(3) Establish the Initial Situation. Once the relevant characters are identified, the corresponding players throw their triad stones or, in the case of new GM character, the GM's dice. The GM reads the resulting triad-pair (focal character's triad first) as an indicator of the initial situation, describing that situation to the players. Other players must "buy in" to the scene for their characters by paying 1 scarab each to the ante.

(4) Flip Randomly. The GM then randomly flips one of the stones in the triad-pair to its opposite, using a six-sided die. The GM reads the name of the resulting triad-pair to the players, but not its judgment.

(5) Conduct Reaction Rounds. Starting with the spotlight player and going around the table in order (with the GM being situated at the end of the rotation, i.e., immediately prior to the spotlight player's turn on subsequent rounds of action), each player may:

(a) If his or her character is not in the scene, the player may ante a scarab and narrate his or her character's arrival.

(b) With or without a character present in the scene, the player may pass.

(c) With or without a character present in the scene, the player may affect the judgment of the oracle by flipping a stone via the use of traits, ties, and resources.

(d) With a character present in the scene, the player may accept the judgment of the oracle, and take the ante of scarabs into his or her purse. The  GM reads the judgment of the triad-pair, and the player assigns the right to interpret the judgment and narrate what it means to any other player who participated in the scene.

Using Traits. A trait can only be used to flip a stone if the character is in the scene. In order to use a trait, you must describe your character's deeds, thoughts, or words to flip a blue, white, or green stone respectively. Your description must fit the characterization in Table 5. For example, if you want to flip a blue stone, and your character is a kind, old, and urbane, you must describe deeds that are either helpful, cautious, or skillful. You can use a trait up to three times per scene, once each for deeds, thoughts, and words.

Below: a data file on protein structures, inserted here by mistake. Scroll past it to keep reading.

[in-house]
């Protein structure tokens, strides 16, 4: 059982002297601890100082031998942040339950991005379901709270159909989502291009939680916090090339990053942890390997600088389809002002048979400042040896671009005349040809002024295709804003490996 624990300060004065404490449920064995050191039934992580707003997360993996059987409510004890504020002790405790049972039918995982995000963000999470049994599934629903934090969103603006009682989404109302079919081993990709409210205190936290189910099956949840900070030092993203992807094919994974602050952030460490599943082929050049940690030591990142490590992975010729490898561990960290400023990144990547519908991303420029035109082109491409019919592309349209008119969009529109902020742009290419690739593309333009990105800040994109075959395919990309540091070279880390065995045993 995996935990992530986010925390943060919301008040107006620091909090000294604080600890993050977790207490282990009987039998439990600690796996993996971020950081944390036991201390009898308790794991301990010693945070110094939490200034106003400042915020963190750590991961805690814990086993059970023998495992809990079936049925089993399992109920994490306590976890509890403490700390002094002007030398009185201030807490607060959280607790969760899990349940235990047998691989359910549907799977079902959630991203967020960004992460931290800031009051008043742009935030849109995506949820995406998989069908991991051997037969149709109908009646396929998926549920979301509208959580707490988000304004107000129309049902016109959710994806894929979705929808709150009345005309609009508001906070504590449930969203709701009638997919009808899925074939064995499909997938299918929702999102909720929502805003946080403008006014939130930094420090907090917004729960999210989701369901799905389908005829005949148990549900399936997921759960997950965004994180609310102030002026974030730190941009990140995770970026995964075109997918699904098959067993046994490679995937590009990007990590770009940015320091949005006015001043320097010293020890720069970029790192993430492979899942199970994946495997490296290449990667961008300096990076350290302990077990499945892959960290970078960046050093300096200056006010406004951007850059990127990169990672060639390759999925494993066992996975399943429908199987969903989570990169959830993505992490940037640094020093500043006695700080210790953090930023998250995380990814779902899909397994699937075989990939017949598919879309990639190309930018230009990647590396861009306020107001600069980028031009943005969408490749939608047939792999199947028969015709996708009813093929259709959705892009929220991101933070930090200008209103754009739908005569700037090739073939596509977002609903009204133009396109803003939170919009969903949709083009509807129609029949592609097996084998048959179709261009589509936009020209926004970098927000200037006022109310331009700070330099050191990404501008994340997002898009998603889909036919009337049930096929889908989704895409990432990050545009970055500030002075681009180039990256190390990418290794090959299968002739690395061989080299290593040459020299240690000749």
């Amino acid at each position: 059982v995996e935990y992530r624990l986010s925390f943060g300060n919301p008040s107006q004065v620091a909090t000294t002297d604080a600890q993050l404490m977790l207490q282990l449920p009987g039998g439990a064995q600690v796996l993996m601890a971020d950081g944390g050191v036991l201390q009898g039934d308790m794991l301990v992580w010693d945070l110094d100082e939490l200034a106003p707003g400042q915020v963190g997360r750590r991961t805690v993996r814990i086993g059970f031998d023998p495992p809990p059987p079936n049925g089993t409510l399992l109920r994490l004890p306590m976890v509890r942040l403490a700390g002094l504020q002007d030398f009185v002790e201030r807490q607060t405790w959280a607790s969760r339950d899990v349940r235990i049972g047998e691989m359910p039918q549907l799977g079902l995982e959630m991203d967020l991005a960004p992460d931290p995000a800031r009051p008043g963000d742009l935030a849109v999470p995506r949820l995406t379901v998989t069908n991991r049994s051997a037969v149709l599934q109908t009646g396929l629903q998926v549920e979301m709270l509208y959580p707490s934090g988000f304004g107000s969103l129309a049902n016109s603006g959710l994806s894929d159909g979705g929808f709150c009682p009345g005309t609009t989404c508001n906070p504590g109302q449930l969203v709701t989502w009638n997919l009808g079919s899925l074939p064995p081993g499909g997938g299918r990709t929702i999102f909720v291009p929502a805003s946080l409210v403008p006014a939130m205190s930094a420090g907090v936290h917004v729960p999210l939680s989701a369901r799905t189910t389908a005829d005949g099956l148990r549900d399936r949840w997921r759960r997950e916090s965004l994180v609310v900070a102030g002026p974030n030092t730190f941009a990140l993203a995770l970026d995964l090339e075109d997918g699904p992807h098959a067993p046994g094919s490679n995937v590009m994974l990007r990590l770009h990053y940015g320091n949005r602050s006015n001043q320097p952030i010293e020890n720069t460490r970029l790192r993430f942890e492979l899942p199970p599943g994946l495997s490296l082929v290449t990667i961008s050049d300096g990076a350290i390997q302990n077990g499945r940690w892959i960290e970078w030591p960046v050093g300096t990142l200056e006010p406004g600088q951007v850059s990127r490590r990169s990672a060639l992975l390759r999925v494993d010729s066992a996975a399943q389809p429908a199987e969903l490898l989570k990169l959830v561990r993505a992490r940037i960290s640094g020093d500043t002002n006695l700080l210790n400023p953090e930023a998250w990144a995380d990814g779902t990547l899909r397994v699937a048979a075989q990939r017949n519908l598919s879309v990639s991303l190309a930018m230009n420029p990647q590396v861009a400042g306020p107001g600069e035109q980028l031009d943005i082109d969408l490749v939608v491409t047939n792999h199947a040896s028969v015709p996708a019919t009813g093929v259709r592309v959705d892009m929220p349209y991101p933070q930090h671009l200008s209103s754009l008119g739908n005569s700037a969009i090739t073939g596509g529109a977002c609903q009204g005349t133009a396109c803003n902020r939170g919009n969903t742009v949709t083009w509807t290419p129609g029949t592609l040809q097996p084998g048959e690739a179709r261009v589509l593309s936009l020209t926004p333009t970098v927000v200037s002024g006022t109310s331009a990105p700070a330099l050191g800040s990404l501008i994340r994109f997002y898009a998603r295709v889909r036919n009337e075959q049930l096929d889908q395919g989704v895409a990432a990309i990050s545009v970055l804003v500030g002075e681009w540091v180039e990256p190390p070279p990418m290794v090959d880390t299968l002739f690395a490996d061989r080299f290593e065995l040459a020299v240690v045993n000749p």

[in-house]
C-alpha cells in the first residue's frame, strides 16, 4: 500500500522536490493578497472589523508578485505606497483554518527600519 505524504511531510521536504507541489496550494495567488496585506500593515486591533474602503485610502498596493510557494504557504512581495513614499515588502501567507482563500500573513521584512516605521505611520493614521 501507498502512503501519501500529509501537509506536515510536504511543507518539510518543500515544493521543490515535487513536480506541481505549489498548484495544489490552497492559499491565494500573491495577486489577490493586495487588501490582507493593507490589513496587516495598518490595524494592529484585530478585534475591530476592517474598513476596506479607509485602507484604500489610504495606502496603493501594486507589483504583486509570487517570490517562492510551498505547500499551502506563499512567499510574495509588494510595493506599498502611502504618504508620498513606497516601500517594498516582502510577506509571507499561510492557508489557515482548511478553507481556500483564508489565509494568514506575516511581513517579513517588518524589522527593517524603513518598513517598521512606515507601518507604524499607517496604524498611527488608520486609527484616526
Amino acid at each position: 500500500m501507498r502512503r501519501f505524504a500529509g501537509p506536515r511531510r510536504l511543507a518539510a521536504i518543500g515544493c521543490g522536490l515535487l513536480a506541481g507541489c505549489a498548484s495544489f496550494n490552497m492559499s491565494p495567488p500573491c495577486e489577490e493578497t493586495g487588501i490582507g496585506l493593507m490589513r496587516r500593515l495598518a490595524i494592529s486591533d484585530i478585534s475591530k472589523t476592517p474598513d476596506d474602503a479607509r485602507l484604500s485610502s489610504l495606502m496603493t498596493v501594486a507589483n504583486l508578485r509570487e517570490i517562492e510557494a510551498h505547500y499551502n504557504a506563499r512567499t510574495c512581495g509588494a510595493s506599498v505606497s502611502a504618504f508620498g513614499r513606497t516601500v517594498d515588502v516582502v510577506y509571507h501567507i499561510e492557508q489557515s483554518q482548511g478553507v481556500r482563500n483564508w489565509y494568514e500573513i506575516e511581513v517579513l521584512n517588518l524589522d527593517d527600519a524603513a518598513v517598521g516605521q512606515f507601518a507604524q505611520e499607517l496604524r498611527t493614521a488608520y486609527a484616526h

Table 5 * Traits in Action *





Young (-)

Old (+)

Rustic (-)

Urbane (+)

Kind (-)

Cruel (+)



















Curious (-)

Hungry (+)

Strong (-)

Cunning (+)

Instinctual (-)

Self-Aware (+)



















Note that "deeds" refer to any physical action, however subtle or overt. "Thoughts" refer to perceptions, beliefs, insights, and other acts of cognition. "Words" refer to utterances of all sorts, including inarticulate ones, so long as they can reasonably be construed as bearing meaning (so signs and written language count). Note that there is a grey area between deeds and words, at least: is pronouncing a couple husband and wife merely words, or a deed as well? The linguistic issues involved should be hashed out on a case-by-case basis by the players.

Using Ties. Ties can be used to flip a stone of any color belonging to the character to whom the tie is directed, but positive ties can only be used to flip a minus stone to the plus side, and negative ties can only be used to flip a plus stone to the minus side. The character from whom the tie emerges does not have to be present, but the player must show how the relationship (which should be described in line with the characterizations in Table 6) affects the current situation, preferably by role-playing an appropriate interaction.

So, for example, if a kindly aristocratic myrmidon-owner wishes to influence the efforts of an artisan (of the mercantile class) to obtain materials to craft fancy war-spurs, and the aristocrat has a positive tie to the artisan, the aristocrat must describe or act out his benevolent patronization of the artisan, perhaps something along the lines of, "You remember me saying to you, 'There, there, my good man, I'm sure this task is well within the range of your capabilities, even such as they are. Keep at it!'"

Note that there is some leeway in terms of deciding whether a character is socially inferior, superior, or a peer. In general, aristocrats are peers to each other and superior to everyone else, while commoners are peers to each other and inferior to everyone else. Members of the learned class are usually at least peers to mercantile class members, and often superior, though the richest mercantile-types consider themselves peers of all but the noblest aristocrat.